A Lot or a Little?
What you will—and won't—find in this movie.
Tragedy brought someone to do "the right thing for the first time" in her life. "Justice and revenge, they are just about the same thing."
Positive Role Models
Belinda is a highly flawed parent who shrugged off her sons' criminal activity and herself dealt drugs to support an addiction. She relentlessly pursues an investigation of gang members who murdered her daughter, then admits the role her own behavior played in the tragic events that left her mourning the loss of her beloved daughter. This leads her to become more forgiving of others.
Violence & Scariness
A young woman is shot and killed through the window of an SUV by a gang member for no apparent reason. Numerous people involved have violent pasts. Gang members threaten outsiders and members with murder. A turncoat gang member's family's home is burned to the ground by vengeful gang members. Belinda's methodical and manipulative impersonation online underscores the dangers of befriending strangers on the internet. A woman threatens to kill the person who murdered her daughter.
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"F--k," "s--t," " "bitch," and "sucks."
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Drinking, Drugs & Smoking
Meth addiction and illegal drug dealing are part of the story.
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Parents Need to Know
Parents need to know that Why Did You Kill Me? Is a true-crime documentary about a mother who uses the social media app MySpace to find and entrap gang members who played a role in her innocent daughter's murder. The filmmakers go to lengths to present viewpoints of all the players, including police and the perpetrators themselves. Meth addiction and illegal drug dealing are part of the story. Language includes frequent use of "f--k," "s--t," "bitch," and "sucks." To stay in the loop on more movies like this, you can sign up for weekly Family Movie Night emails.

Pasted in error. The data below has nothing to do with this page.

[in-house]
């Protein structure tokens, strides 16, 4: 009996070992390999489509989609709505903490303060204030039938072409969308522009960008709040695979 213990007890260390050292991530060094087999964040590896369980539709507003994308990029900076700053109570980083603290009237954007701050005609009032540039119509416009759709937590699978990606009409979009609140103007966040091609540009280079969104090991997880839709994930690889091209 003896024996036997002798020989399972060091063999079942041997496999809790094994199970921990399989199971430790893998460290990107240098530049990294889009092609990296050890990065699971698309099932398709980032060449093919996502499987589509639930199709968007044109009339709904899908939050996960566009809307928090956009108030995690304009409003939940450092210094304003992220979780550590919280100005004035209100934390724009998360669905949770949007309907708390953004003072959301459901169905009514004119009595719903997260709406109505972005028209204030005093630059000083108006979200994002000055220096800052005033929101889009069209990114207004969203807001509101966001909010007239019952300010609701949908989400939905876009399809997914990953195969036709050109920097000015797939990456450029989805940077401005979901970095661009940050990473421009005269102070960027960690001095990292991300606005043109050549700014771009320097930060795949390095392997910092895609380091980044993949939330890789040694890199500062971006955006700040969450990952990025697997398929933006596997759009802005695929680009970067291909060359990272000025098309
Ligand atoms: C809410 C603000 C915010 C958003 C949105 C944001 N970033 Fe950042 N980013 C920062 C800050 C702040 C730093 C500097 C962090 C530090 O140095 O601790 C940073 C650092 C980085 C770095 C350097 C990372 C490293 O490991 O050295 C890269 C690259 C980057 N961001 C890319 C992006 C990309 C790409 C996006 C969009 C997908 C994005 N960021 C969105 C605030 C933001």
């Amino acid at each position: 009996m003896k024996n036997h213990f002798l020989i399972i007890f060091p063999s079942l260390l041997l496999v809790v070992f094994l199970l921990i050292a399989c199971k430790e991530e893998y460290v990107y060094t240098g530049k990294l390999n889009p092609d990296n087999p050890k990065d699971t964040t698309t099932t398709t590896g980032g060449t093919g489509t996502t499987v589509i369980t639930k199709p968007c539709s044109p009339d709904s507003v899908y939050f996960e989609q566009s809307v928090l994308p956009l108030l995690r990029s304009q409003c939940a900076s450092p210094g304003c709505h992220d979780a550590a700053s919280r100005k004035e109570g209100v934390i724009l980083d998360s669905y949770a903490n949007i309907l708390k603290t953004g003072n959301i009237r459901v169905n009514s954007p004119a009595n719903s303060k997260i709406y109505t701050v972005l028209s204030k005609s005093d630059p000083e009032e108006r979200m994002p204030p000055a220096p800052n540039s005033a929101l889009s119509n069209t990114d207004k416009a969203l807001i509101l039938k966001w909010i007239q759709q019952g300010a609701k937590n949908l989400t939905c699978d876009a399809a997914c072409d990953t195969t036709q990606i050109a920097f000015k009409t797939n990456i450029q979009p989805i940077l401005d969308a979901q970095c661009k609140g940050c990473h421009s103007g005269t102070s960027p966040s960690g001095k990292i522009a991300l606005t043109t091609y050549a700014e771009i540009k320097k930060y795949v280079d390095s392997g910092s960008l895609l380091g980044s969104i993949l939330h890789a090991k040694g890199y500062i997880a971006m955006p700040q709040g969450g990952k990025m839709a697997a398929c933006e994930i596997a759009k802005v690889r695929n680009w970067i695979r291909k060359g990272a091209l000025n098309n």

Is It Any Good?
True-crime fans will find a lot to discuss and ponder. Why Did You Kill Me? takes a complex set of facts -- a random murder; California gangs and the socio-economic hardships that create them; a blameless victim from a family with its own history of felons and drug abusers -- and demonstrates the ingenuity of relatives who track down the killer when the trail goes cold for the police. Given all the tangents, director Frederick Munk wrangles this unwieldy story into a cogent and dramatically absorbing narrative. Lay "detectives" using the internet and social media to perform their own productive crime investigations have been chronicled in other movies, but this one shows that dogged determination can take highly motivated people to places the police might not go. Without being preachy, the documentary raises reasonable questions about the inevitability of gang violence where society provides few alternative, law-abiding paths to struggling young people.
Did we miss something on diversity?
Research shows a connection between kids' healthy self-esteem and positive portrayals in media. That's why we've added a new "Diverse Representations" section to our reviews that will be rolling out on an ongoing basis. You can help us help kids by suggesting a diversity update.